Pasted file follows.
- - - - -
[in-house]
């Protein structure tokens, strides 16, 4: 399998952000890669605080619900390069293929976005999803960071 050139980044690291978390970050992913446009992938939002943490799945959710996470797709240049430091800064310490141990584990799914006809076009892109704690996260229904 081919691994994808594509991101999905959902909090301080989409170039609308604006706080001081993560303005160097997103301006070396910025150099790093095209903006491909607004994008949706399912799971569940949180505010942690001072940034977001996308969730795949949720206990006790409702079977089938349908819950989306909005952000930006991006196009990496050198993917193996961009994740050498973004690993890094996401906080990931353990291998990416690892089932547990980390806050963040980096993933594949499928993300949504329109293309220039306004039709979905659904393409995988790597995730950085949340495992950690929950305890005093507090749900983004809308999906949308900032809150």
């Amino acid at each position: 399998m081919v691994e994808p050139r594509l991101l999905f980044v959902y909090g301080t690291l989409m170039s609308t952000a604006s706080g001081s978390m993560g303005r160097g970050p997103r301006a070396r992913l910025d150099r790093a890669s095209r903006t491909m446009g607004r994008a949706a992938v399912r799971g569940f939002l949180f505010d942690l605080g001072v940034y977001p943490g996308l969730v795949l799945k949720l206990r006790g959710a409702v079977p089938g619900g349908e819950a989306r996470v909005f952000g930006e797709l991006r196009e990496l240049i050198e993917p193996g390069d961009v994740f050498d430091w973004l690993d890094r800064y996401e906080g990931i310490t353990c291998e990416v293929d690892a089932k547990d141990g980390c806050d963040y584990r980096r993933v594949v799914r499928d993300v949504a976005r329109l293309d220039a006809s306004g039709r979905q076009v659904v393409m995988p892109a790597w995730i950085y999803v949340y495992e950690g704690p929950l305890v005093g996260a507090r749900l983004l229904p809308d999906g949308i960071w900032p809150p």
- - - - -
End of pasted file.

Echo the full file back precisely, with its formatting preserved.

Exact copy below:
[in-house]
């Protein structure tokens, strides 16, 4: 399998952000890669605080619900390069293929976005999803960071 050139980044690291978390970050992913446009992938939002943490799945959710996470797709240049430091800064310490141990584990799914006809076009892109704690996260229904 081919691994994808594509991101999905959902909090301080989409170039609308604006706080001081993560303005160097997103301006070396910025150099790093095209903006491909607004994008949706399912799971569940949180505010942690001072940034977001996308969730795949949720206990006790409702079977089938349908819950989306909005952000930006991006196009990496050198993917193996961009994740050498973004690993890094996401906080990931353990291998990416690892089932547990980390806050963040980096993933594949499928993300949504329109293309220039306004039709979905659904393409995988790597995730950085949340495992950690929950305890005093507090749900983004809308999906949308900032809150």
């Amino acid at each position: 399998m081919v691994e994808p050139r594509l991101l999905f980044v959902y909090g301080t690291l989409m170039s609308t952000a604006s706080g001081s978390m993560g303005r160097g970050p997103r301006a070396r992913l910025d150099r790093a890669s095209r903006t491909m446009g607004r994008a949706a992938v399912r799971g569940f939002l949180f505010d942690l605080g001072v940034y977001p943490g996308l969730v795949l799945k949720l206990r006790g959710a409702v079977p089938g619900g349908e819950a989306r996470v909005f952000g930006e797709l991006r196009e990496l240049i050198e993917p193996g390069d961009v994740f050498d430091w973004l690993d890094r800064y996401e906080g990931i310490t353990c291998e990416v293929d690892a089932k547990d141990g980390c806050d963040y584990r980096r993933v594949v799914r499928d993300v949504a976005r329109l293309d220039a006809s306004g039709r979905q076009v659904v393409m995988p892109a790597w995730i950085y999803v949340y495992e950690g704690p929950l305890v005093g996260a507090r749900l983004l229904p809308d999906g949308i960071w900032p809150p």